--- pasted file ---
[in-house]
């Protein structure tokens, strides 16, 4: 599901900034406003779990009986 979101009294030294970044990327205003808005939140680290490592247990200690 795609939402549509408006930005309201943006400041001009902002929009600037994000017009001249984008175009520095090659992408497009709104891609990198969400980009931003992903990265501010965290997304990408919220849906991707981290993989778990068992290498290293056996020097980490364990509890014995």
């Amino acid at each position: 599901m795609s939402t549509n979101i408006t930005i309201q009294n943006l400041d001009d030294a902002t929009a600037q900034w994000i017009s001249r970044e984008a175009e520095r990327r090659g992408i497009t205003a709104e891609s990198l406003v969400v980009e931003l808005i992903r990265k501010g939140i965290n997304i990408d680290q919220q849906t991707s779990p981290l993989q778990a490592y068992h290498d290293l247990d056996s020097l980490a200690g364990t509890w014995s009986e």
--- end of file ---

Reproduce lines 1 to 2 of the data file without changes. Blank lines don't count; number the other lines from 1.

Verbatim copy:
[in-house]
């Protein structure tokens, strides 16, 4: 599901900034406003779990009986 979101009294030294970044990327205003808005939140680290490592247990200690 795609939402549509408006930005309201943006400041001009902002929009600037994000017009001249984008175009520095090659992408497009709104891609990198969400980009931003992903990265501010965290997304990408919220849906991707981290993989778990068992290498290293056996020097980490364990509890014995």